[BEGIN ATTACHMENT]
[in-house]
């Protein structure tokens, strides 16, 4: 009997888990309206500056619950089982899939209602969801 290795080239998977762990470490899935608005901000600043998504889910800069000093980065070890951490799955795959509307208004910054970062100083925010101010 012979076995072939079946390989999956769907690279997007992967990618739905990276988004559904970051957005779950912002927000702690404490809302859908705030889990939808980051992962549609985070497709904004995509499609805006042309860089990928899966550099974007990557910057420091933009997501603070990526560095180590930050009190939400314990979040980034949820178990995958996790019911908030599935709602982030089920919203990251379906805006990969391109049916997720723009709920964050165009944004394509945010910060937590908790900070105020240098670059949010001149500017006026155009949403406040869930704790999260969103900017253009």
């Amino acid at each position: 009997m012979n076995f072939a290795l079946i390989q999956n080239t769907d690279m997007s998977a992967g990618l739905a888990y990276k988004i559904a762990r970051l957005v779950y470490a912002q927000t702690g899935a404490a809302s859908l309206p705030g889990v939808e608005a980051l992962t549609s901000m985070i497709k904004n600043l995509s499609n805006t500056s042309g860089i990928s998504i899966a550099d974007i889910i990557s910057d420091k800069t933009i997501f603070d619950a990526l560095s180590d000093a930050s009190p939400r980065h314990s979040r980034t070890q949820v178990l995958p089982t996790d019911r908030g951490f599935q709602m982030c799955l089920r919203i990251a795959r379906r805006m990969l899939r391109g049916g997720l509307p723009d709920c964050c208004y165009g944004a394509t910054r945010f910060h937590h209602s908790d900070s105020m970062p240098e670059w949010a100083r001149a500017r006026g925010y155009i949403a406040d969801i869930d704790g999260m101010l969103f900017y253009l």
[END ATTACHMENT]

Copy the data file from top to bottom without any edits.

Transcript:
[in-house]
């Protein structure tokens, strides 16, 4: 009997888990309206500056619950089982899939209602969801 290795080239998977762990470490899935608005901000600043998504889910800069000093980065070890951490799955795959509307208004910054970062100083925010101010 012979076995072939079946390989999956769907690279997007992967990618739905990276988004559904970051957005779950912002927000702690404490809302859908705030889990939808980051992962549609985070497709904004995509499609805006042309860089990928899966550099974007990557910057420091933009997501603070990526560095180590930050009190939400314990979040980034949820178990995958996790019911908030599935709602982030089920919203990251379906805006990969391109049916997720723009709920964050165009944004394509945010910060937590908790900070105020240098670059949010001149500017006026155009949403406040869930704790999260969103900017253009």
């Amino acid at each position: 009997m012979n076995f072939a290795l079946i390989q999956n080239t769907d690279m997007s998977a992967g990618l739905a888990y990276k988004i559904a762990r970051l957005v779950y470490a912002q927000t702690g899935a404490a809302s859908l309206p705030g889990v939808e608005a980051l992962t549609s901000m985070i497709k904004n600043l995509s499609n805006t500056s042309g860089i990928s998504i899966a550099d974007i889910i990557s910057d420091k800069t933009i997501f603070d619950a990526l560095s180590d000093a930050s009190p939400r980065h314990s979040r980034t070890q949820v178990l995958p089982t996790d019911r908030g951490f599935q709602m982030c799955l089920r919203i990251a795959r379906r805006m990969l899939r391109g049916g997720l509307p723009d709920c964050c208004y165009g944004a394509t910054r945010f910060h937590h209602s908790d900070s105020m970062p240098e670059w949010a100083r001149a500017r006026g925010y155009i949403a406040d969801i869930d704790g999260m101010l969103f900017y253009l």